Letter Home from Chile

A Letter Home from students on the IHP Human Rights Fall 2014 program:

Dear IHP Family,

¡Hola y mari mari de Chile! We write to you bearing stories of transitional justice in Santiago, volcano-hiking and Mapuche struggles in Temuco and Curarrehue, and flailing our way through ordering empanadas in Spanish … everywhere we go.

We started our adventure in Santiago, the capital of Chile. Santiago is a sprawling city nestled right up against the mountains, which glow over the sweeping parks and wide streets. It has a vibrant street art culture and a million tiny shops and restaurants. You could wander forever and never stop seeing something new.

We are living with families all around the city center and we swarm the metros and “micros” (buses) every morning to explore. Our families are made up of a vast variety of people. My host Mom is an investigative journalist, and my father is an activist and musician. Every morning I wake up to the mountains – the cordillera of the Andes – outside the window of my house.

Food in Chile is “rico,” which translates directly to “rich” and is oh so very accurate. Empanadas are an obvious highlight – fried bread filled with cheese and meats. And ceviche. And frac cookies. And terremotos. And more bread. And, and, and. We walk around in a constant state of bloated glory.

(Don’t worry mom – remember, we hiked a volcano.)

During our first week in Santiago we got a comprehensive history of the Pinochet regime – a military dictatorship that replaced the democratically elected, socialist President Salvador Allende – and this history allowed us to understand transitional justice. Transitional justice is a framework for understanding how a society moves from an era of oppression to a well-functioning democracy. Or, in Chile’s case, a problematic and inelegant democracy.

We visited places where political prisoners had been detained, tortured, and sometimes killed, sitting in rooms where the echoes of a violent history can still be heard. We explored the radical La Victoria neighborhood, where a priest had been killed during protests against the dictatorship. Hanz, my host dad, led us all in enthusiastic protest song as we said our thanks to its current steward.

We had guest speakers who outlined the ways that catholic colonialism and the military regime have left Chile with massive power imbalances based on class, gender, and ethnic identity. A couple of student leaders we met made sure we understood that. We left Santiago with our minds firmly planted in the historical context that frames modern Chile.

If our weeks in Santiago can be thought of as the thick slices of bread, Temuco and Curarrehue are the slabs of meat and home-grown vegetables cooked over an open flame.

Located south of Santiago and about an hour drive from both the sea and the mountains, Temuco is situated firmly in historic Mapuche territory. Wallmapu, the Mapuche name for the land, stretches South of the Bío Bío River and from coast to coast. In Chile the area is called Auracanía, after a type of tree of sacred value to the Mapuche.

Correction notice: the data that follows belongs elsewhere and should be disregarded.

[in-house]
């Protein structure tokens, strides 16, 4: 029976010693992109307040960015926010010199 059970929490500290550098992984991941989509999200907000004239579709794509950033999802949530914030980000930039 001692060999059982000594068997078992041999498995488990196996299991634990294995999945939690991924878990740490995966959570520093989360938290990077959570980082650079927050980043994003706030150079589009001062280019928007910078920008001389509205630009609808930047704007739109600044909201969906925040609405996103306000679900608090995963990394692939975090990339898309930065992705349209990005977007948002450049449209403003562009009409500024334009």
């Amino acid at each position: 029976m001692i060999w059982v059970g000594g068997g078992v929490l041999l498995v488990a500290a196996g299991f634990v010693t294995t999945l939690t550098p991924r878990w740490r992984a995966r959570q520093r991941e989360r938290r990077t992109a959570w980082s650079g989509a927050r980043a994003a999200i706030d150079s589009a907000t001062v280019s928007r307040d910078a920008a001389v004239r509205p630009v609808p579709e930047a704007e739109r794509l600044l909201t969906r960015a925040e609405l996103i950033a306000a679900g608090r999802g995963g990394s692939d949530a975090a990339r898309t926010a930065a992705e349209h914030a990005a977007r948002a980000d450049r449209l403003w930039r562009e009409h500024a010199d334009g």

We’ve picked up some Mapudungun, which is even more shaky than our Spanish – still, we know now that “mari mari” is hello and Mapuche is “people of the land.” This is important because land, and all the history, culture, and autonomy that comes with it, is exactly what’s at stake in the South. Both in Temuco and in Curarrehue we witnessed hundreds of years of colonialist efforts to rob the Mapuche.

The methods have changed – where once Spanish soldiers and colonialist lords waged war with rifles, now international hydroelectric and forestry companies threaten to strip away the land. And boy, it’s some pretty incredible land. When I woke up in the morning, to warm sopapillas and farm-to-table eggs, I came outside to this:

The rivers are fast and thrilling, cold from the snow on the mountains. The mountains themselves stretch across all skylines, tall enough that from the top you can see Argentina. The Mapuche have lived here since time imemmorium?, literally – they rubbed shoulders with the Incas.

This means that the rivers, valleys, and volcanic fields here have a lot of cultural value. Put a hydroelectric dam in and you flood sacred ground, cut down the forest and you kill an ecosystem integral to indigenous understandings of spirituality and self. My host grandpa told me once that the soul of the Mapuche is in the trees.

There have been protests – we got wrapped up in a pretty big one back in Santiago – and some of them have been successful. The women’s groups in Curarrehue and Santiago have got some kind of crazy power. “Querer es poder,” my Curarrehue host mother told me as she cheerfully built an actual bed. “To want is power.” The students march with their elders and the elders organize and educate their youth.

What you should take away from this, dear extended family of ours, is that Chile’s a beautiful country full of wonderful, resilient people up to their necks in political and economic oppression.  And fighting it. Like they say in Chile, “no exista sin resista.”

No existence without resistance.

Much love,

IHP Human Rights




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